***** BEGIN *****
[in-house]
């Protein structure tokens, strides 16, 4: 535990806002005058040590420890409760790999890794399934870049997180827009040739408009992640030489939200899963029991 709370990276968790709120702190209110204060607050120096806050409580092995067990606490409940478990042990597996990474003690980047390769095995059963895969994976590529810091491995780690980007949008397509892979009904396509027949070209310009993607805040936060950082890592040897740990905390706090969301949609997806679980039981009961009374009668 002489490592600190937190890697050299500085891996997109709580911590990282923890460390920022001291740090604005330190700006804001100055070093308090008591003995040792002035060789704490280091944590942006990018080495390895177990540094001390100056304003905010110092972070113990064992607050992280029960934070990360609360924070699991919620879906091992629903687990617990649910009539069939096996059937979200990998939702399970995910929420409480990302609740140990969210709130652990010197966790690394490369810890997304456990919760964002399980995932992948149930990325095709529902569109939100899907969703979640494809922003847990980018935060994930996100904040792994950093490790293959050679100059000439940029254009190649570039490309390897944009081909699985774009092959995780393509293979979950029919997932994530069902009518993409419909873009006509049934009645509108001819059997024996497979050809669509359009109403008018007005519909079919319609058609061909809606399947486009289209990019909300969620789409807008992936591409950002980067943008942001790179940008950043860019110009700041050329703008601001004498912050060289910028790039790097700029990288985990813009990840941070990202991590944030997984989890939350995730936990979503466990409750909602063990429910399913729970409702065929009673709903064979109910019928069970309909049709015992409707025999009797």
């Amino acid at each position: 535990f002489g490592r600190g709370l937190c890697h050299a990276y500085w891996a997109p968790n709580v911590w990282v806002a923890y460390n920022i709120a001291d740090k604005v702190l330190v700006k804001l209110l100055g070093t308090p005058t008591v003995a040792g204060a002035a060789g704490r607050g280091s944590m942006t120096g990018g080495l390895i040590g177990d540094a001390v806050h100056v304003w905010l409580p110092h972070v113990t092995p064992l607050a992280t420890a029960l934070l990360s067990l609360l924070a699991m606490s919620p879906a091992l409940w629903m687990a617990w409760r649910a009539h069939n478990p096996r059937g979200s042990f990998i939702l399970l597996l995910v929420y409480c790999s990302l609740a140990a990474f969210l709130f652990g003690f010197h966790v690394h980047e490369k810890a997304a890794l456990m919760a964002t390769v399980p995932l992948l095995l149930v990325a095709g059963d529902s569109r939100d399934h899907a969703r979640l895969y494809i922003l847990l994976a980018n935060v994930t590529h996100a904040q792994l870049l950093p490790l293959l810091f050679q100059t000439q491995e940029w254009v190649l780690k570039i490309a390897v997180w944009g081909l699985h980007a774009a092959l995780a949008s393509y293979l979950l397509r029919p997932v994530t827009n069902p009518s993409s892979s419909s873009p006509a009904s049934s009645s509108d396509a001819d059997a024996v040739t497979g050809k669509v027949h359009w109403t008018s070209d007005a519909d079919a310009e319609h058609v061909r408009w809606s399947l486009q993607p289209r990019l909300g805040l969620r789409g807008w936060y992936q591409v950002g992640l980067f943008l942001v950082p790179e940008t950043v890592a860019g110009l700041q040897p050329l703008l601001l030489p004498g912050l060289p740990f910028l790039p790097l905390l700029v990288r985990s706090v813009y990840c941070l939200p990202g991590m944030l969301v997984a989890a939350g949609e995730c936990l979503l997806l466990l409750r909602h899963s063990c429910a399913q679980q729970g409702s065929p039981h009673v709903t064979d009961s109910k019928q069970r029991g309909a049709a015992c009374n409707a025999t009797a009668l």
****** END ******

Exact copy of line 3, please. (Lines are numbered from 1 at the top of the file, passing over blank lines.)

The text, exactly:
């Amino acid at each position: 535990f002489g490592r600190g709370l937190c890697h050299a990276y500085w891996a997109p968790n709580v911590w990282v806002a923890y460390n920022i709120a001291d740090k604005v702190l330190v700006k804001l209110l100055g070093t308090p005058t008591v003995a040792g204060a002035a060789g704490r607050g280091s944590m942006t120096g990018g080495l390895i040590g177990d540094a001390v806050h100056v304003w905010l409580p110092h972070v113990t092995p064992l607050a992280t420890a029960l934070l990360s067990l609360l924070a699991m606490s919620p879906a091992l409940w629903m687990a617990w409760r649910a009539h069939n478990p096996r059937g979200s042990f990998i939702l399970l597996l995910v929420y409480c790999s990302l609740a140990a990474f969210l709130f652990g003690f010197h966790v690394h980047e490369k810890a997304a890794l456990m919760a964002t390769v399980p995932l992948l095995l149930v990325a095709g059963d529902s569109r939100d399934h899907a969703r979640l895969y494809i922003l847990l994976a980018n935060v994930t590529h996100a904040q792994l870049l950093p490790l293959l810091f050679q100059t000439q491995e940029w254009v190649l780690k570039i490309a390897v997180w944009g081909l699985h980007a774009a092959l995780a949008s393509y293979l979950l397509r029919p997932v994530t827009n069902p009518s993409s892979s419909s873009p006509a009904s049934s009645s509108d396509a001819d059997a024996v040739t497979g050809k669509v027949h359009w109403t008018s070209d007005a519909d079919a310009e319609h058609v061909r408009w809606s399947l486009q993607p289209r990019l909300g805040l969620r789409g807008w936060y992936q591409v950002g992640l980067f943008l942001v950082p790179e940008t950043v890592a860019g110009l700041q040897p050329l703008l601001l030489p004498g912050l060289p740990f910028l790039p790097l905390l700029v990288r985990s706090v813009y990840c941070l939200p990202g991590m944030l969301v997984a989890a939350g949609e995730c936990l979503l997806l466990l409750r909602h899963s063990c429910a399913q679980q729970g409702s065929p039981h009673v709903t064979d009961s109910k019928q069970r029991g309909a049709a015992c009374n409707a025999t009797a009668l």